On the hot seat

Posted by ROY MacGREGOR Globe and Mail

Pressure? You think Bob Gainey’s feeling the pressure these days? Just listen a moment to his mother-in-law, Bea Collins.

She is 92 years old, hard of hearing and in a wheelchair. You’d be a bit worn out, too, if you’d raised 19 children, and yet her voice is as strong and clear as any of the professional performers here this special night as she works her way through all 19 verses of Somebody’s Mother without so much as a missed beat, a stumbled word or a cheat card.

Her recitation – a sadly lost art in the electronic age – brings the house down in a night that also includes performances by the likes of John McDermott, Sarah Harmer, Murray McLauchlan and Greg Keelor of Blue Rodeo.

She has offered to do it in memory of her daughter Cathy and granddaughter Laura – one lost to cancer, the other lost at sea – at a concert last week that raised $122,000 toward the family charity (https://www.gaineyfoundation.com) that is dedicated to helping children develop through the arts and outdoors studies.

Her son-in-law, the general manager and now coach of the Montreal Canadiens, is also on his feet, cheering, and now leaning over to shout over the crowd: “She also does The Face on the Barroom Floor.”

She could have done it twice later in the week, when first in Ottawa and then home in Montreal, her son-in-law wore just such a face as he spoke to the media about his team’s latest losses, 5-4 to the Senators and then 5-2 to the Toronto Maple Leafs, two teams that are essentially out of the playoff race that Gainey’s Canadiens are hanging onto by the skin of a hockey tooth.

With 10 games to go, and having now lost five straight games, the team that finished in first place in the east last year holds down the final playoff spot by a single point.

You want pressure? Try explaining that to the most rabid and knowledgeable fans in the country in what was supposed to be a season-long celebration of the Montreal Canadiens 100th anniversary.

It has been a remarkable stretch recently for Bob Gainey. The same week his first grandchild, Jackson Robert Pitfield, was born to daughter Anna, who runs the foundation, he felt obliged to fire his coach and close friend, Guy Carbonneau. His collapsing team, since then, has gotten worse, if anything, leading to sarcastic cries for Carbonneau’s return from the impatient experts at the Bell Centre. The Hockey News, in its special edition on general managers, has dared suggest “The bloom seems to be coming off the rose for Gainey.” In Canada, there may be no reputation in the national game held in such respect – at least until the bewildering tailspin began in Montreal.

Carbonneau went public, saying the firing by his close friend caught him completely by surprise. Gainey, trying not to make it personal, has only said his team had suddenly, and mysteriously, lost all confidence and he felt he had to act.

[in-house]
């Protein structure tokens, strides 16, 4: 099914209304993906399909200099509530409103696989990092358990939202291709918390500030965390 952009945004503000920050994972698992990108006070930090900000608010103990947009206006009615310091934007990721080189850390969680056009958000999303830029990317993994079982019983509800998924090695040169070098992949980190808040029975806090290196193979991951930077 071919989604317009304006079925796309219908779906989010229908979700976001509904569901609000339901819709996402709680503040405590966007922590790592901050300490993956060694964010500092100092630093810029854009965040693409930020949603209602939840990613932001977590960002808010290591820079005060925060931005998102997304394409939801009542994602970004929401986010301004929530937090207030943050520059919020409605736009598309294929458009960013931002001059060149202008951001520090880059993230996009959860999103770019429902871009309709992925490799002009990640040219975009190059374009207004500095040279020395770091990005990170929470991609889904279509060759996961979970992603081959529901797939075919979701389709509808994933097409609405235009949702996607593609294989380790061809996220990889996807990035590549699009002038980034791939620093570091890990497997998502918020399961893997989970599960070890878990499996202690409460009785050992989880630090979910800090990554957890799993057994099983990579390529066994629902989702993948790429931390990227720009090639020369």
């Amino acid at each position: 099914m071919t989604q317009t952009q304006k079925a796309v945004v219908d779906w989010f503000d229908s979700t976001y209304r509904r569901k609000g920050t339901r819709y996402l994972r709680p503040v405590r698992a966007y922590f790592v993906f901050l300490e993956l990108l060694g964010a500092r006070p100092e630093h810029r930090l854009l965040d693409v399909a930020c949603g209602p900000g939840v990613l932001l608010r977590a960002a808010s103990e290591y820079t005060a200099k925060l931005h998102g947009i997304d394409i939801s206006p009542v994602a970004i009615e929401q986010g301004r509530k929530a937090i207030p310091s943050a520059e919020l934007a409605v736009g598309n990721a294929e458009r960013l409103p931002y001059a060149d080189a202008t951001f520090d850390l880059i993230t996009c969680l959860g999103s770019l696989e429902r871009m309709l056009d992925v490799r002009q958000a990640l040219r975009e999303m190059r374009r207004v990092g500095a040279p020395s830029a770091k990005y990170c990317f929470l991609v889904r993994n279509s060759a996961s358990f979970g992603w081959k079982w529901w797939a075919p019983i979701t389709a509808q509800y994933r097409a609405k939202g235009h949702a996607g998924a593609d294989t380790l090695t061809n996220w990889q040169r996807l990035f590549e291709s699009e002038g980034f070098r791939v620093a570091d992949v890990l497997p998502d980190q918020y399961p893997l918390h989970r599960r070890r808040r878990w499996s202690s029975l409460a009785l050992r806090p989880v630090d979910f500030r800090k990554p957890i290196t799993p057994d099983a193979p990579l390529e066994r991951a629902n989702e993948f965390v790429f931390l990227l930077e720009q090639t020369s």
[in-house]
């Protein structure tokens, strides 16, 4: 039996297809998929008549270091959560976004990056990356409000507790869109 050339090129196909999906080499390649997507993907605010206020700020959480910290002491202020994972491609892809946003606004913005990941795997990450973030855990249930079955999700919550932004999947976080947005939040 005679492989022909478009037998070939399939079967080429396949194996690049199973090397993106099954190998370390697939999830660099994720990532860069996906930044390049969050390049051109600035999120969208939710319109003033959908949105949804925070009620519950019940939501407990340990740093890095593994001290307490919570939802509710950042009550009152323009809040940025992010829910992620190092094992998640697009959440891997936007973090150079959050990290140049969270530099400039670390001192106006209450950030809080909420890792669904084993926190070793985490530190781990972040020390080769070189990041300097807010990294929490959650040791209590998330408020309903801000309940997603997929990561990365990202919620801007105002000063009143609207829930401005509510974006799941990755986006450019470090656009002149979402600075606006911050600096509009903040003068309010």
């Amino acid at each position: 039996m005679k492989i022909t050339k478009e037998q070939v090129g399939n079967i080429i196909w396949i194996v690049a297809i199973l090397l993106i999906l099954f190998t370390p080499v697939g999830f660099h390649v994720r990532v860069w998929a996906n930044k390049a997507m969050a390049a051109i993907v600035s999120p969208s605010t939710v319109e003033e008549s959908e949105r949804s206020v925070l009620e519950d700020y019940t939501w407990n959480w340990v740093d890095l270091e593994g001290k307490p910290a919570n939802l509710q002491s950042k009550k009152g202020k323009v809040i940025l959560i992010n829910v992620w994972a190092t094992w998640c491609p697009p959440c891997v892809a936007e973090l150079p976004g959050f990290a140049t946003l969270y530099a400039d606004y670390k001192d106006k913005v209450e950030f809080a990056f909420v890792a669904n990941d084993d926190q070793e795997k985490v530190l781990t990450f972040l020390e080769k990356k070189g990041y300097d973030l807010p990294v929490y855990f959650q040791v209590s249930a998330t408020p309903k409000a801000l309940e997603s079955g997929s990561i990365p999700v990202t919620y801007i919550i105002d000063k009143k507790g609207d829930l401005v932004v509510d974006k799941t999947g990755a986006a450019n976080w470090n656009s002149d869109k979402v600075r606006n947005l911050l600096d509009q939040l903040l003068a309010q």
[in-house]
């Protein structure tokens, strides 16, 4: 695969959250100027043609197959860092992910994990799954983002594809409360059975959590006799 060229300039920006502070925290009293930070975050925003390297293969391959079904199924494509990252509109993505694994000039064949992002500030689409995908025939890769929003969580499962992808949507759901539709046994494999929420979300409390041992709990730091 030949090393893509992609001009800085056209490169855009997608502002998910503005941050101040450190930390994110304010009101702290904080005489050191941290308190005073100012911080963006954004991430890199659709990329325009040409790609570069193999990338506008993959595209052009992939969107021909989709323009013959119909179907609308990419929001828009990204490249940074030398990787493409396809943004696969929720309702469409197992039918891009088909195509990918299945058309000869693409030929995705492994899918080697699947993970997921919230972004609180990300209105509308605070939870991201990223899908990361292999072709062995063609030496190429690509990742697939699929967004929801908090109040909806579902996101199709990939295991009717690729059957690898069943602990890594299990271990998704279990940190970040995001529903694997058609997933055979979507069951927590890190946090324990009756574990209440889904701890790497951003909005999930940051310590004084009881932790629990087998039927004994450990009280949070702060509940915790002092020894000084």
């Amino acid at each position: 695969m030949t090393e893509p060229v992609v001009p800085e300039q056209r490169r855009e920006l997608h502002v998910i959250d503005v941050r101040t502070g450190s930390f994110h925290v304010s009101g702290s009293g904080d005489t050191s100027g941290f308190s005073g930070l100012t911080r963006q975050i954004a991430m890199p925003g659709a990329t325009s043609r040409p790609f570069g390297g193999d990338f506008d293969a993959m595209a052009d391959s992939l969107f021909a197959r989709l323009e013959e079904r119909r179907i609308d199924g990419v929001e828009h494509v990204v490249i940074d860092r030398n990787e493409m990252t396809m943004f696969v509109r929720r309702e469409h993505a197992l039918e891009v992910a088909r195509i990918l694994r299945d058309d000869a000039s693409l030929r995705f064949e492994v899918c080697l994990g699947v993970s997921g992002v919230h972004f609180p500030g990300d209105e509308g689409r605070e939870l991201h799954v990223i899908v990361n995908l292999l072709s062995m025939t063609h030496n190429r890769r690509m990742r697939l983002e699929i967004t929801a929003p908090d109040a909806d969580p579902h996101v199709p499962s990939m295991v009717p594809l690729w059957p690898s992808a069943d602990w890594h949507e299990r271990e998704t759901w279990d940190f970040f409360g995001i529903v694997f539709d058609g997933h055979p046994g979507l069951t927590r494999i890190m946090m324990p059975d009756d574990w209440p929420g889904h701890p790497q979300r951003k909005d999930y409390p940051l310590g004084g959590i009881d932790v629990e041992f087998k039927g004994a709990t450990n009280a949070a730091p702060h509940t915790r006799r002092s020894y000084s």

“You’re in a job where your job is to make decisions,” he says, “and you have a decision to make, a decision that you can’t turn away from. You can’t know whether it will be a good decision or a bad decision over time, but you’re paid to make it and you do.

“You could do nothing, that was an option. Well, I didn’t like that option. I’d rather be wrong than do nothing.”

While there were legions by this weekend willing to say he had done wrong, he wasn’t listening. In the evening, as he flicked through the television channels, he “just kept going” when he came to the French and English sports talk shows. “I don’t bother.”

He abides by advice once given to him by legendary Montreal coach Toe Blake: “When things are going well, you don’t need the outside help – and when things are going bad, the outside stuff won’t help you.”

Gainey’s calm under pressure is itself legendary in hockey. Nothing ever seemed to rattle his play, not even when Montreal’s hold on the Stanley Cup was on the line. He once calmly fired himself as coach when he managed the Dallas Stars and then, later, calmly resigned as GM when he thought a change necessary.

His stoicism through several difficult personal chapters – the brain tumour that took his wife, Cathy, in 1995; the turmoil her death caused his three children; the storm that swept 25-year-old Laura off the deck of the Picton Castle two years ago; the ongoing battle to bring better safety enforcement to sea-going vessels – has won him admiration from those who believe they could not possibly have borne up as well.

“Maybe I’m lucky,” he says, “that I can tune a lot of those things out in order to do what I need to do.” It is a remarkable ability to compartmentalize. When his 92-year-old mother-in-law was in the midst of reciting, it seemed as if every other thought had been barred at the door of this little theatre in Bob Gainey’s hometown.

“How do I stay calm?” he says to the obvious question. “I’m not as calm as the veneer suggests. But we’re playing games. We want to win – and our opponents want to win. We have to do our best and try and reach our potential. But not everybody’s going to get there. Somebody finishes 30th every year. “There’s no guarantees. That I know for sure, from a lot of different places. There’s no guarantees anywhere.

“But what’s the worst that could happen? I get fired?”

And, just for a moment, the veneer lifts briefly for a smile.

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